Programs stemming from the organization include a Summer Enrichment Academy in Coconut Grove and special trips further afield. In 2019, Agape 4 Orphans took 11 students to Washington, D.C. to intern with former Florida Congresswoman Donna Shalala through the Close Up program. Two of the students represented Coconut Grove and served as keynote speakers in the closing reception.
The students also visited the National Museum of African-American History and Culture. “It was a big deal,” says Pastor Bryant. “One of the girls who walked into the museum was in awe and started to cry. All of us gave her a group hug.”
Since 2011, Agape 4 Orphans has also organized a beloved Christmas event that began at Sweetfield Baptist Church with about 50 attendees — a number that eventually grew into over 800. To accommodate more families, Christmas in the Grove now takes place in local parks — this year at Armbrister on December 11th.
The event, which offers free holiday meals, toys, gifts and entertainment, garners major support from local government and community to major businesses and celebrities.
“There’s no way I could do this without them,” Pastor Bryant says. “I wanted to do something that would be a blessing to kids and their families.”
It takes a village
Pastor Bryant says he feels blessed, too, as a black Grovite who grew up in the 70s and 80s with a family who helped him persevere in the decades after Jim Crow.
“I didn’t know about segregation,” he says. “My family kept me sheltered. For example, I would never have known that African-Americans weren’t allowed access to some parts of the Grove after dark. Grandma used to say ‘be in your house when the streets lights come on.’”
Despite the challenging realities he would become more aware of as an adult, Pastor Bryant appreciates his experience as a Grove son. “I’ve been blessed by lessons learned from past and present Grovites,” he notes. “This challenging history made me who I am today. I believe in unity. I love the diversity here.”
He also sees the African proverb — “it takes a village” — as a way of life. “We were raised as a village,” he recalls. “Family connections meant something. If you were caught doing something, people would say ‘I know your grandmother.’ But that also meant someone was caring for you.”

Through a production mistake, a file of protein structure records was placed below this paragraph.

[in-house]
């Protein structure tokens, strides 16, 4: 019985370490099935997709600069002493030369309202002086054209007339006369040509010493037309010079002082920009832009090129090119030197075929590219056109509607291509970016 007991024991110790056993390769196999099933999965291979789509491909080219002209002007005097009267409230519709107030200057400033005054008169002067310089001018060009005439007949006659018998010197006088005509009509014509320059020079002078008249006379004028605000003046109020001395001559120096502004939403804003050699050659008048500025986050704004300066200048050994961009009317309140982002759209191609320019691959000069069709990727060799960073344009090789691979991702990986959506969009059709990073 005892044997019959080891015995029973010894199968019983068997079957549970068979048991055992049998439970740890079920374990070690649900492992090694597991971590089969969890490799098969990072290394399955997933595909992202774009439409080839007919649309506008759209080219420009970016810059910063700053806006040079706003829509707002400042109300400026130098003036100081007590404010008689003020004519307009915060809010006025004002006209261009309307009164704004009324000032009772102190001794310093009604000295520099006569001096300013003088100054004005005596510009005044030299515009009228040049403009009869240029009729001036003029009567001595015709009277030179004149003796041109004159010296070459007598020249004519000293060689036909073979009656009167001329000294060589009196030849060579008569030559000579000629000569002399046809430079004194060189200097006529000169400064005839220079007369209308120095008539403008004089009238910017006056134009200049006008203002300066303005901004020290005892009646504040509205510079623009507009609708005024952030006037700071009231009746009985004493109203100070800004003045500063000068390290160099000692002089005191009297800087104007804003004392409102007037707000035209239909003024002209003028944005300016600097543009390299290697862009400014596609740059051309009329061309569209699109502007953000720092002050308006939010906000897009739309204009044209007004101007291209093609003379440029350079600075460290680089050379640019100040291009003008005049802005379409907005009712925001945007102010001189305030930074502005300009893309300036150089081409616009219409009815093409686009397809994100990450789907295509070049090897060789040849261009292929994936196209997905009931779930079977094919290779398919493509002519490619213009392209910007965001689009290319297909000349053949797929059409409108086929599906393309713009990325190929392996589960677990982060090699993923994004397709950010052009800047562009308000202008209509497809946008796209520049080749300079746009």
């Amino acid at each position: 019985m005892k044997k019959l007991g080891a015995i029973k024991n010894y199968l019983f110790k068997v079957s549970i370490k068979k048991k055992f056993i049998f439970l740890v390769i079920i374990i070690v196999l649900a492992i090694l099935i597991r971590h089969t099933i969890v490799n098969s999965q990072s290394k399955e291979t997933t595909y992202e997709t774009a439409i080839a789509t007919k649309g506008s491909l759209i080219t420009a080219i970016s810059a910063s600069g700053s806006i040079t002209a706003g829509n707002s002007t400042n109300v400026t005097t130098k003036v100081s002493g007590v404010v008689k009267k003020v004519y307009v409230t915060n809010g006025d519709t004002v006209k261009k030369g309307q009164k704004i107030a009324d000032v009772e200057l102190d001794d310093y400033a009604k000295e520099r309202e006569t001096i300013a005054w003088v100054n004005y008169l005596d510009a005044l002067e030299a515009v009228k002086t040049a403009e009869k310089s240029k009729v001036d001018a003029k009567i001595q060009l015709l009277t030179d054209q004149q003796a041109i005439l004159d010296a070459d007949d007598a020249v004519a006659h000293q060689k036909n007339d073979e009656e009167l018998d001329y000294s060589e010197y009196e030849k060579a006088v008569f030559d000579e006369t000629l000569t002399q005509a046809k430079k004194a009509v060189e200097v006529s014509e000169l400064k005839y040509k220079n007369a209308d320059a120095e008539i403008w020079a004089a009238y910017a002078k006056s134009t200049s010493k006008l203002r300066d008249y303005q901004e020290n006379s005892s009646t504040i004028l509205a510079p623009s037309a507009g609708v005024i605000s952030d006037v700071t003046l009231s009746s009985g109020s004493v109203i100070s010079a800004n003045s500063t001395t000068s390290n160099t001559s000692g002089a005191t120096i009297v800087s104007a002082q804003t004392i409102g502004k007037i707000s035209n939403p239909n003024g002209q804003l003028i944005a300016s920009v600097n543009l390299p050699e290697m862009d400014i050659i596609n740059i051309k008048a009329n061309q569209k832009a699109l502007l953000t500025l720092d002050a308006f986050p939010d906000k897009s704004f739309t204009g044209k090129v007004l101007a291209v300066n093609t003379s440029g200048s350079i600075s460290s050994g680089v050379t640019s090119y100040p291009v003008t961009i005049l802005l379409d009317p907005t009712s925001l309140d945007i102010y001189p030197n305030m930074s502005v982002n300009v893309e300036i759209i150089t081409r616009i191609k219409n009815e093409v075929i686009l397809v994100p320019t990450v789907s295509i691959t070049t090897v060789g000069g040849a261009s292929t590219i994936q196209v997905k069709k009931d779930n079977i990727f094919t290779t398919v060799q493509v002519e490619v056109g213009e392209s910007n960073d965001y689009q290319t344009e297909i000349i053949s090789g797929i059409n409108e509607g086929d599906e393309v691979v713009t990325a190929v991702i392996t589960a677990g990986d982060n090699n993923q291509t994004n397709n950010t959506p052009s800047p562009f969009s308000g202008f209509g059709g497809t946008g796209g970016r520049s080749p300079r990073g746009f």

Firm guidance, says Pastor Bryant, is what children need. And like many of his West Grove role models, he has made a career of sharing resources in support of this need. A verse from the Bible inspires him to pay his blessings forward — For unto whomsoever much is given, of him shall be much required: Luke 12:48.
“Our kids are calling out for this attention,” he continues. “There’s a strong cry for someone to just love them and one of the things that I hope for in my life, that if I could touch someone, then my life wouldn’t be in vain.”
What is your passion?
People. Sharing. Giving of myself. I’m passionate about the needs and concerns of children. How can I make this a better place for those coming after me? Any division fuels me to make this community a better place.
What do you love most about the Grove?
Its character. The close-knit community that we once had. I love knowing that my grandparents, who without a high school diploma or college degree, were able to become homeowners in the Grove. They were able to come into this community and live well. No six-figure job. I love it because I am standing on their shoulders.
What makes the heart of the Grove beat?
The landscape, the greenery, the beautification of this little paradise that we live in, the brilliancy of the architecture and design, the historical sites, being close to a waterfront and of course, the people. My heartbeat is also Coconut Grove.
What is your superpower?
God. My gift of discernment. To make a spiritually conscious decision on behalf of the people I’m in contact with.